Months after the FDA demanded Lupin act on failures at its Mandideep, India finished dose plant, the Indian drugmaker was waiting for the other shoe to fall. It fell in a form of a warning letter.
Lupin was hit with the warning letter after an “earlier intimation” from the FDA in March requiring Lupin to address a smorgasbord of manufacturing and data safety concerns, the company said in a regulatory filing (PDF) with the Bombay Stock Exchange.
The drugmaker said its Mandideep facility had no outstanding drug applications and did not expect that the letter would “have an impact on disruption of supplies or the existing revenues from operations of this facility.”
The newest knock from the FDA followed a December investigation and damning Form 483. In that report, the agency cited a raft of failures at the Mandideep Unit 1 facility, including 11 observations in the API portion of the plant and another eight in finished dose operations.
The plant’s many API problems included failing to adequately monitor environmental conditions and disinfect during media fills, to a general lack of knowledge among workers on what their day-to-day tasks were. Investigators said workers couldn’t automatically answer routine questions presented by FDA inspectors, and managers often had to read directly from manuals to explain their responsibilities.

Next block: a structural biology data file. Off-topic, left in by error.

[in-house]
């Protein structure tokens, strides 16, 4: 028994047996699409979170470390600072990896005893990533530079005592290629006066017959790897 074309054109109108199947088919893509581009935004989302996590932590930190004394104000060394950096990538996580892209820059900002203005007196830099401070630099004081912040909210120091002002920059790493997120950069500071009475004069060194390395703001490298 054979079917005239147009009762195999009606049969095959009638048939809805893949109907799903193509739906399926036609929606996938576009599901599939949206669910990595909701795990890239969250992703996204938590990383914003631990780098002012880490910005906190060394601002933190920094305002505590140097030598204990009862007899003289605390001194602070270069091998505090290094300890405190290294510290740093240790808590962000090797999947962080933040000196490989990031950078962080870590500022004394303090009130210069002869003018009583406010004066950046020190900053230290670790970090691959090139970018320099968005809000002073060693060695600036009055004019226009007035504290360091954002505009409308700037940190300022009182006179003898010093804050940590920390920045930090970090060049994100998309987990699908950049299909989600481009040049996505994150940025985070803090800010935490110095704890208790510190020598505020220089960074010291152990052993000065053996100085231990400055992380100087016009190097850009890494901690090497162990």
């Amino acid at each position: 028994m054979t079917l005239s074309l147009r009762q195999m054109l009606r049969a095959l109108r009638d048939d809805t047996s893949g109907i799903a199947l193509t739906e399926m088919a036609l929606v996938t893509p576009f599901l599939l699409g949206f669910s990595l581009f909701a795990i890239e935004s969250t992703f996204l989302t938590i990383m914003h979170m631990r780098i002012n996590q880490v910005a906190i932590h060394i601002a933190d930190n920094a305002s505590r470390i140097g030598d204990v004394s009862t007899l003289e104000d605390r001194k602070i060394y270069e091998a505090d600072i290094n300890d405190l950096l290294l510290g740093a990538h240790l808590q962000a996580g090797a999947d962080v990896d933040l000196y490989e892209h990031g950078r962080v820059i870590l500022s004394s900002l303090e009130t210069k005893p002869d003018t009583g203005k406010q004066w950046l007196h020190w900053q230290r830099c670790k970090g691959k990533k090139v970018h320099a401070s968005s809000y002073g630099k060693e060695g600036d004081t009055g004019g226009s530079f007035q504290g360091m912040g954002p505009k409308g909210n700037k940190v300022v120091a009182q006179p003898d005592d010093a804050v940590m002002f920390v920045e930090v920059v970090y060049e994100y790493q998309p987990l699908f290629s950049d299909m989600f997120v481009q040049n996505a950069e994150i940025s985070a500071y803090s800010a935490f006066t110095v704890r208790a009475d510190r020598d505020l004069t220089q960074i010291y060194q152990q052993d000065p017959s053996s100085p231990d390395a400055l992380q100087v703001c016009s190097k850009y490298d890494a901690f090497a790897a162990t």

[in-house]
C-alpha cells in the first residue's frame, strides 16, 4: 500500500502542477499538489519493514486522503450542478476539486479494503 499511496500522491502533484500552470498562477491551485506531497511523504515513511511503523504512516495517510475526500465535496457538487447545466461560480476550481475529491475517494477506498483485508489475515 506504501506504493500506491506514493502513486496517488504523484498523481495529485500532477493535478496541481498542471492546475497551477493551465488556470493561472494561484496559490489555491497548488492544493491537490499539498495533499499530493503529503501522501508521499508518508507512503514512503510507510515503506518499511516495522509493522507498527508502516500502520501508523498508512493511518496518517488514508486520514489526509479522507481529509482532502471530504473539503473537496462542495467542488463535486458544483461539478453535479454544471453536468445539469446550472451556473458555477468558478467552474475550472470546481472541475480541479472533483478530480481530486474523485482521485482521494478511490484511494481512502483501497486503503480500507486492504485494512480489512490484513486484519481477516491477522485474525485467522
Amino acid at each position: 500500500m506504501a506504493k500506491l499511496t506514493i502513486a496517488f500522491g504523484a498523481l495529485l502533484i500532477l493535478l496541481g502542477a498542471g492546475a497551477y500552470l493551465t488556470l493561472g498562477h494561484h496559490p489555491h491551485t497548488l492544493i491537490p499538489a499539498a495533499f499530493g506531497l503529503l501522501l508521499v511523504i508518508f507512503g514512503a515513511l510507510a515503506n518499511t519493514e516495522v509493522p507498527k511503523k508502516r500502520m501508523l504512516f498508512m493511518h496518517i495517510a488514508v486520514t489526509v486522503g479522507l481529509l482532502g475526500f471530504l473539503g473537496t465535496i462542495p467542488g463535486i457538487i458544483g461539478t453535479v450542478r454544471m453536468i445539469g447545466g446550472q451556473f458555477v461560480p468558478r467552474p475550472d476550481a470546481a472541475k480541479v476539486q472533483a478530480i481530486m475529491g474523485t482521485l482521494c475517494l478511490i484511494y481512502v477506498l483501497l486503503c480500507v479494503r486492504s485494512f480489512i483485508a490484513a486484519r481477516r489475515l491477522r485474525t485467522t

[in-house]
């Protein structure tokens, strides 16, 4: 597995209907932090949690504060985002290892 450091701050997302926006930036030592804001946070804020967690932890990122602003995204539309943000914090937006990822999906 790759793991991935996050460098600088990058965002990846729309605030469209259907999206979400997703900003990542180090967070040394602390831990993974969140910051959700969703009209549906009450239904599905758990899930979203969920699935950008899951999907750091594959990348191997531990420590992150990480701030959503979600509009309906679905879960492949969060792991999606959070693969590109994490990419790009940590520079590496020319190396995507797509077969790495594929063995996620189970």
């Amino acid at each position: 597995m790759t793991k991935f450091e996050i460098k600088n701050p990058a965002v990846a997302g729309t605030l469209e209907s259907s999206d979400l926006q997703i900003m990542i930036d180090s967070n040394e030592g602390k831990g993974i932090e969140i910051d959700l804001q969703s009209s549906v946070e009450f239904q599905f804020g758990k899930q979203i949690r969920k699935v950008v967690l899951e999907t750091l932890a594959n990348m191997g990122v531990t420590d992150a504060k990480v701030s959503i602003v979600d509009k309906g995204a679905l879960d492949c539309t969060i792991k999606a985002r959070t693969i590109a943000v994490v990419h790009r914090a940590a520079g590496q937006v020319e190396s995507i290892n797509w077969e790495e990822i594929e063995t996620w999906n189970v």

In finished dose operations, Lupin received a swath of customer complaints, including a pediatric drug that customers found was thickening, making it difficult to dose. Some complaints said vials were short of the dose. The FDA said the plant’s quality control people didn’t put two-and-two together to investigate whether the thickening was the reason vials were short.
Of course, Lupin isn’t a first-time offender in the FDA’s eyes.
In November 2017, Lupin received a warning letter after the FDA found issues with key finished products plant in Goa and a plant in Indore, India. That letter said Lupin’s efforts to make improvements had fallen short and recommended it get a consultant to not only help fix those plants but to assess its entire manufacturing network.
The major concerns at that time focused on product testing. The FDA ordered Lupin to retest batches of drugs that the company had released for sale in the U.S. even though repeated testing found they failed to meet spec. At Lupin’s plant in Indore, analysts ignored nearly all of the initial out-of-spec testing results, 134 of 139 in a two-year period, the FDA said.